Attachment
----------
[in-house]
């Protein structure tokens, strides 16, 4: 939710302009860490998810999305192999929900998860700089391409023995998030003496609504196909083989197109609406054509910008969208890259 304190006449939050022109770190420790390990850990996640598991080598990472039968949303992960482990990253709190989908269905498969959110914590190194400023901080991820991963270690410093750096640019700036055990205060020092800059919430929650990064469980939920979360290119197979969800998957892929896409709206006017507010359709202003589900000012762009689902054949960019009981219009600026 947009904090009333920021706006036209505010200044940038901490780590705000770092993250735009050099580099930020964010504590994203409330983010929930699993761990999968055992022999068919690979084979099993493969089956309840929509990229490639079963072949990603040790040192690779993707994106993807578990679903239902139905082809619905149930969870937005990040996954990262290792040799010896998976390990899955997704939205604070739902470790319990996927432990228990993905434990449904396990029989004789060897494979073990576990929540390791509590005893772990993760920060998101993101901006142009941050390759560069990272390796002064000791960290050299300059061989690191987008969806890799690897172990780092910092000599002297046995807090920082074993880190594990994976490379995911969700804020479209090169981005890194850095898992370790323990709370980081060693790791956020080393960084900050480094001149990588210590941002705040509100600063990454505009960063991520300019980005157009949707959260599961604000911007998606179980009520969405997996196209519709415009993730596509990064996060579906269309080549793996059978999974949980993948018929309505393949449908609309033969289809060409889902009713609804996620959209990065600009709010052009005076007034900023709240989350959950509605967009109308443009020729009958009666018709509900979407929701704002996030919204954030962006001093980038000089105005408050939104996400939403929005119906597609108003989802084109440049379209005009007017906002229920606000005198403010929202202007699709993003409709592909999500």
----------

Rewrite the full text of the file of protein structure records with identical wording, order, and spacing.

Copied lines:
[in-house]
């Protein structure tokens, strides 16, 4: 939710302009860490998810999305192999929900998860700089391409023995998030003496609504196909083989197109609406054509910008969208890259 304190006449939050022109770190420790390990850990996640598991080598990472039968949303992960482990990253709190989908269905498969959110914590190194400023901080991820991963270690410093750096640019700036055990205060020092800059919430929650990064469980939920979360290119197979969800998957892929896409709206006017507010359709202003589900000012762009689902054949960019009981219009600026 947009904090009333920021706006036209505010200044940038901490780590705000770092993250735009050099580099930020964010504590994203409330983010929930699993761990999968055992022999068919690979084979099993493969089956309840929509990229490639079963072949990603040790040192690779993707994106993807578990679903239902139905082809619905149930969870937005990040996954990262290792040799010896998976390990899955997704939205604070739902470790319990996927432990228990993905434990449904396990029989004789060897494979073990576990929540390791509590005893772990993760920060998101993101901006142009941050390759560069990272390796002064000791960290050299300059061989690191987008969806890799690897172990780092910092000599002297046995807090920082074993880190594990994976490379995911969700804020479209090169981005890194850095898992370790323990709370980081060693790791956020080393960084900050480094001149990588210590941002705040509100600063990454505009960063991520300019980005157009949707959260599961604000911007998606179980009520969405997996196209519709415009993730596509990064996060579906269309080549793996059978999974949980993948018929309505393949449908609309033969289809060409889902009713609804996620959209990065600009709010052009005076007034900023709240989350959950509605967009109308443009020729009958009666018709509900979407929701704002996030919204954030962006001093980038000089105005408050939104996400939403929005119906597609108003989802084109440049379209005009007017906002229920606000005198403010929202202007699709993003409709592909999500």